President Jackson, his “agent” for the purpose of “examining in the
Indian ocean the means of extending the commerce of the United States by
commercial arrangements with the Powers whose dominions border on those
seas.” He was ordered, January 27, 1832, to embark on the United States
Sloop-of-war, _Peacock_, in which he was rated as captain’s clerk. On
the 23rd of July, he was ordered “to be very careful in obtaining
information respecting Japan, the means of opening a communication with
it, and the value of its trade with the Dutch and Chinese.” Arriving at
Canton, he might receive further instructions. He had with him blanks.
On the 28th of October, 1832, Edward Livingstone, the United States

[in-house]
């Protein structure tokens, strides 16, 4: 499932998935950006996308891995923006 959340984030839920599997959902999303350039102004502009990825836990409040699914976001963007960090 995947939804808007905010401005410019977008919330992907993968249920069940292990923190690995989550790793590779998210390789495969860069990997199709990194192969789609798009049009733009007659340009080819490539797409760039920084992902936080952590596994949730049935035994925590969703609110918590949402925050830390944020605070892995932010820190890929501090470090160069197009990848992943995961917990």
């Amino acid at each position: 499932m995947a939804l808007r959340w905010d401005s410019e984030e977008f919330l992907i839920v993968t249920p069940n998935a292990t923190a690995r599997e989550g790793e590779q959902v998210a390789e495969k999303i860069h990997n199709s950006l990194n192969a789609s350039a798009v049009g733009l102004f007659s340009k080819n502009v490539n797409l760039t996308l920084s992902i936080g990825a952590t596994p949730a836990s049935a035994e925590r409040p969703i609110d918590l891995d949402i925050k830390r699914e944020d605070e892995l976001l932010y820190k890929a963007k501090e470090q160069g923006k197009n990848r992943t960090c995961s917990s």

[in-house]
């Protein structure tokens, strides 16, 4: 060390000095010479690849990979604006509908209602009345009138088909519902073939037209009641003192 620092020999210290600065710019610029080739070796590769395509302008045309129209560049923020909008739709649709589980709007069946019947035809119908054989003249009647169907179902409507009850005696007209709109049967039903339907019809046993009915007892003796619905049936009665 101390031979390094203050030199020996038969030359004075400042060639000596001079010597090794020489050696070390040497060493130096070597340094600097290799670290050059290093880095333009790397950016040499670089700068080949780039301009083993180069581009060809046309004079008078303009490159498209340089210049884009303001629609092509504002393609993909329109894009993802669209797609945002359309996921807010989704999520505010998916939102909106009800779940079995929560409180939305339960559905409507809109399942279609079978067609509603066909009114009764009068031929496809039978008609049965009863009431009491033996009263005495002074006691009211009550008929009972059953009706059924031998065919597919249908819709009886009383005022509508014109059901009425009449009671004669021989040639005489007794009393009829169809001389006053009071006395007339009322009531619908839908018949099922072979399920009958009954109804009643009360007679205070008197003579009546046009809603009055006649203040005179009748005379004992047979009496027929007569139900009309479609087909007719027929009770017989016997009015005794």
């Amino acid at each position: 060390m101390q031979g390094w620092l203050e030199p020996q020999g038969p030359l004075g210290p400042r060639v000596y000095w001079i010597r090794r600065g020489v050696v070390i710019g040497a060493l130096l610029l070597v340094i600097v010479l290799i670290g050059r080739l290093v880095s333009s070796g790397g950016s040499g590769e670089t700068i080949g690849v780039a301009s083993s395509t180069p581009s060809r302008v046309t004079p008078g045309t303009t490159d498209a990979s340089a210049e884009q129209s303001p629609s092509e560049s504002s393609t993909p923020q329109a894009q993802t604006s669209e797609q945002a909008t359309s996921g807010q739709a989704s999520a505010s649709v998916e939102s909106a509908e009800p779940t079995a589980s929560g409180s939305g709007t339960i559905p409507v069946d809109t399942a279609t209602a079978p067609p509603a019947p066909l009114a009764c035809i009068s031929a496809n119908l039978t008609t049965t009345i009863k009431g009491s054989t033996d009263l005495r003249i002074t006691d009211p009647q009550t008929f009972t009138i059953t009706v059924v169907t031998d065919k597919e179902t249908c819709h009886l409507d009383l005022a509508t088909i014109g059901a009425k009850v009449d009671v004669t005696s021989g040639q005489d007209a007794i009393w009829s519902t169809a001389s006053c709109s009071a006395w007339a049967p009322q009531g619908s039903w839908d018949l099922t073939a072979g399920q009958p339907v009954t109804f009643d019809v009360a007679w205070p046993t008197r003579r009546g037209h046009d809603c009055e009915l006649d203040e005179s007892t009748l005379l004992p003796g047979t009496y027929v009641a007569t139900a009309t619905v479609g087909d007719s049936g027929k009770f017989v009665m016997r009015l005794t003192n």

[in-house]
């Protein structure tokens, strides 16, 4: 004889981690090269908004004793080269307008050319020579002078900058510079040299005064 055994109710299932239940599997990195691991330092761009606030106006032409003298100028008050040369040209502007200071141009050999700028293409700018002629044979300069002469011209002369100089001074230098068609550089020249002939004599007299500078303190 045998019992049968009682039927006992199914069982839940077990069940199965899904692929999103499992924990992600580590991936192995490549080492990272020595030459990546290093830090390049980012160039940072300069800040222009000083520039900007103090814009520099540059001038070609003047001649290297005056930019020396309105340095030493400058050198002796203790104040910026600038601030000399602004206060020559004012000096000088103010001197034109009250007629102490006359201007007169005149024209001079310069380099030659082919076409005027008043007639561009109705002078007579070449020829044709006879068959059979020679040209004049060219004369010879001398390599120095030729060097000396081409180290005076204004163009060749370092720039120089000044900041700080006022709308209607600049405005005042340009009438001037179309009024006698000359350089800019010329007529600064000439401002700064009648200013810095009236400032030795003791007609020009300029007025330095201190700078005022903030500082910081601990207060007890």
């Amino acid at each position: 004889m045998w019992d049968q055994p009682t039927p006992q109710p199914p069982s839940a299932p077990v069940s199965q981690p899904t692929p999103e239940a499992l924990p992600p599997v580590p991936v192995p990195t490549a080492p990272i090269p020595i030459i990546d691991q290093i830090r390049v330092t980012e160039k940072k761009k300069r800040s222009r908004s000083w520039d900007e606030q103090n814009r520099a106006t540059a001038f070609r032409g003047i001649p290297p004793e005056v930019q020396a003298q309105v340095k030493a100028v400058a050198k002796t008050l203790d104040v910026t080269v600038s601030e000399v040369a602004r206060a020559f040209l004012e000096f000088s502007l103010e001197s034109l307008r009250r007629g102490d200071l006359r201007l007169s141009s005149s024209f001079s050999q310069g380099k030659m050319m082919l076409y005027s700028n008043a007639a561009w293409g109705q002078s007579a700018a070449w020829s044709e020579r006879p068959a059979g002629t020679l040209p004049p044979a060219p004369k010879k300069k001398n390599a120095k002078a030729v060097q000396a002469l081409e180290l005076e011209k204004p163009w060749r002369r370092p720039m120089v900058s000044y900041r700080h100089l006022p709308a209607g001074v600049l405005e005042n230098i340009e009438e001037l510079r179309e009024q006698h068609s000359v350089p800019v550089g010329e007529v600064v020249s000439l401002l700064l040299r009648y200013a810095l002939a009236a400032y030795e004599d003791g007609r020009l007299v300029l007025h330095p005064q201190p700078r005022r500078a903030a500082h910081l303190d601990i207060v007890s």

Secretary of State, instructed him that the United States had it in
contemplation to institute a separate mission to Japan. If, however, a
favorable opportunity presented, he might fill up a letter and present
it to the “Emperor” for the purpose of opening trade. Roberts was
successful in inaugurating diplomatic and commercial relations with
Muscat and Siam, but, on account of his premature death, nothing came of
his mission to Japan. He died June 12, 1836, at Macao, where his tomb
duly inscribed, is in the Protestant cemetery.

Commodore Kennedy in the _Peacock_, with the schooner _Enterprise_,
visited the Bonin Islands in August 1837, an account of which was
written by Doctor Ruschenberger,[22] the fleet surgeon.

The sight of the flowery flag of “Bé-koku” or the United States, became
more and more familiar to the Japanese coasting and ship population, as